The alliteration draws attention to the forceful kiss he gives her, strong enough to raise blood to the surface of a dead person’s skin, which he interprets as her blushing with happiness. It shows that the character does not seem to grasp what he has done, he simply thinks he has found a way of preserving their happiness forever.
‘The Laboratory’ is also a poem about a murderer, but a different type to Porphyria’s lover. The murderess in ‘The Laboratory’ has a very different reason for murder, to eliminate a rival at the King’s court. This killer premeditates the murder and means to hurt her rival, but like Porphyria’s lover does not seem to consider her actions fully and takes a childlike approach to the murder. These differences in character are reflected in the poetic methods that Browning employs to portray his speaker. The rhyme scheme is the first most obvious difference. Like ‘Porphyria’s Lover’ the rhyme scheme is rigid but it is unconcealed by enjambment and less complex. ‘Porphyria’s Lover’ has an ABABB rhyme scheme whilst ‘The Laboratory’ uses rhyming couplets and separate stanzas. Also the rhythm of the poem changes, as the speaker becomes excited. Long slow vowel sounds are used at the beginning,
‘Now that I, tying thy glass mask tightly,
May gaze through these faint smokes curling whitely’
When she begins to become excited at the prospect of the poison that is being created for her the pace quickens and the vowel sounds shorten,
‘But to light a pastille, and Elise, with her head
And her breast and her arms and her hands, should
This helps to characterise the speaker as impulsive and erratic along with the contradictions of her desires. Onomatopoeic words are also used to add to this impression of excitement such as,
‘Brand, burn up, bite into its grace’
The speed of the rhythm at times along with the rhyming couplets at times makes the speaker sound quite childlike at times.
Onomatopoeic words are used though in ‘Andrea del Sarto’ to create a completely different effect,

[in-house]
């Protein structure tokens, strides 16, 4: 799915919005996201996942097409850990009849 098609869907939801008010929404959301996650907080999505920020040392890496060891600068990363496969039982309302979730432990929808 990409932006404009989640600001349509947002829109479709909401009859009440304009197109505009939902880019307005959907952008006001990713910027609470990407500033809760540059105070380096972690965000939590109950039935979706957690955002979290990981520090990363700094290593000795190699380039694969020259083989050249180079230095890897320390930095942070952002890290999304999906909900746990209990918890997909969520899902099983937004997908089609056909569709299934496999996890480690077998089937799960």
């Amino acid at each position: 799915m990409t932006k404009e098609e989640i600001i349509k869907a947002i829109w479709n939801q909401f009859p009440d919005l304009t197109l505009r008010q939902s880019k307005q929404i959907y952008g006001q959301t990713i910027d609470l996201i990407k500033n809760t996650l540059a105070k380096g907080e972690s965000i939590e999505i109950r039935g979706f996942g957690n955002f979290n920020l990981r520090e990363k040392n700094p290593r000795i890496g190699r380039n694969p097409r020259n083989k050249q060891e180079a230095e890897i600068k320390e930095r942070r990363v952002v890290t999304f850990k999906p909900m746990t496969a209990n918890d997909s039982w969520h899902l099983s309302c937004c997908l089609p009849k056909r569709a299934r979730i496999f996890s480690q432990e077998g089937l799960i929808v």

‘There’s the bell clinking from the chapel top’
This time the onomatopoeic word is an anti-climax, Andrea’s life is anti-climatic and the onomatopoeia has been used as a reflection of this.
Unlike the other two speakers though who we pity more than dislike Andrea is an antipathetic character, which is an achievement of Browning’s because unlike the other two speakers he has done nothing wrong. He is even referred to as ‘The faultless painter’ in the subtitle, though we realise that there are no errors in his hand with its matchless skill, there is in the soul that directs that hand. The reason we detest Andrea by the end of the poem is because although he recognises his faults of character he doesn’t address them or take blame and adopts a very fatalistic attitude to his life,
‘All is as God over-rules’
Similarly as in the other poems the rhythm also says a lot of the character. Andrea’s sentences are often short and break off and the verse is blank which make the speaker seem dull and not very articulate, unable to structure his thoughts. This is backed by the imagery when creating the impression of Andrea; Andrea is often linked with the colour grey, which is bleak and dull. Colour is also used to highlight Andrea’s greatest fault, when he stole the money the king of France gave him for artwork to build his house,
‘The walls became illuminated, brick from brick
Distinct, instead of mortar fierce bright gold’
The brightness of the gold is a strong contrast to the grey his achievements are associated with in his mind and highlights the greatness of his misdemeanour compared to his moderate achievements.
Fra Lippo Lippi though as a character is like the reversal of Andrea, his paintings are criticised for the amount of life in them rather than lack of it. Lippi paints a world of perceptions rather than the intellectual abstraction of it which is seen as far to realistic to be inspiring religious feeling. Lippi, unlike Andrea believes in his painting, whilst Andrea aims to achieve merely technically perfect paintings Lippi can be considered a great painter as his paintings contain soul and inspire the viewer that the beauty of a higher reality is made manifest through the appearances of the world.